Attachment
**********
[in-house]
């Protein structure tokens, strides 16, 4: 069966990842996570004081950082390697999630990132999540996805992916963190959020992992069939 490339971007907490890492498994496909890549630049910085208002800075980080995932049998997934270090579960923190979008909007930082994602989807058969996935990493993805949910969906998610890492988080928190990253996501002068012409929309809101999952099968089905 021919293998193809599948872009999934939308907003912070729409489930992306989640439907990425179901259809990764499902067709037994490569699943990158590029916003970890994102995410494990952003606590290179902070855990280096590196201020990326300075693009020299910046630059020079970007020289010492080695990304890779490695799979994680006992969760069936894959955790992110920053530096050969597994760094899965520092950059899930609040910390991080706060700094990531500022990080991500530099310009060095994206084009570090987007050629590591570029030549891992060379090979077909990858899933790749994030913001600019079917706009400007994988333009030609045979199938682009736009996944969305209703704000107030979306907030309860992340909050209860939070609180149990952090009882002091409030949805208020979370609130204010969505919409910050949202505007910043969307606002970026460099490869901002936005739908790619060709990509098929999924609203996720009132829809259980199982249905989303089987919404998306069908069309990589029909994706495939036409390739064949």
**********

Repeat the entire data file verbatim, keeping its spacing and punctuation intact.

[in-house]
């Protein structure tokens, strides 16, 4: 069966990842996570004081950082390697999630990132999540996805992916963190959020992992069939 490339971007907490890492498994496909890549630049910085208002800075980080995932049998997934270090579960923190979008909007930082994602989807058969996935990493993805949910969906998610890492988080928190990253996501002068012409929309809101999952099968089905 021919293998193809599948872009999934939308907003912070729409489930992306989640439907990425179901259809990764499902067709037994490569699943990158590029916003970890994102995410494990952003606590290179902070855990280096590196201020990326300075693009020299910046630059020079970007020289010492080695990304890779490695799979994680006992969760069936894959955790992110920053530096050969597994760094899965520092950059899930609040910390991080706060700094990531500022990080991500530099310009060095994206084009570090987007050629590591570029030549891992060379090979077909990858899933790749994030913001600019079917706009400007994988333009030609045979199938682009736009996944969305209703704000107030979306907030309860992340909050209860939070609180149990952090009882002091409030949805208020979370609130204010969505919409910050949202505007910043969307606002970026460099490869901002936005739908790619060709990509098929999924609203996720009132829809259980199982249905989303089987919404998306069908069309990589029909994706495939036409390739064949």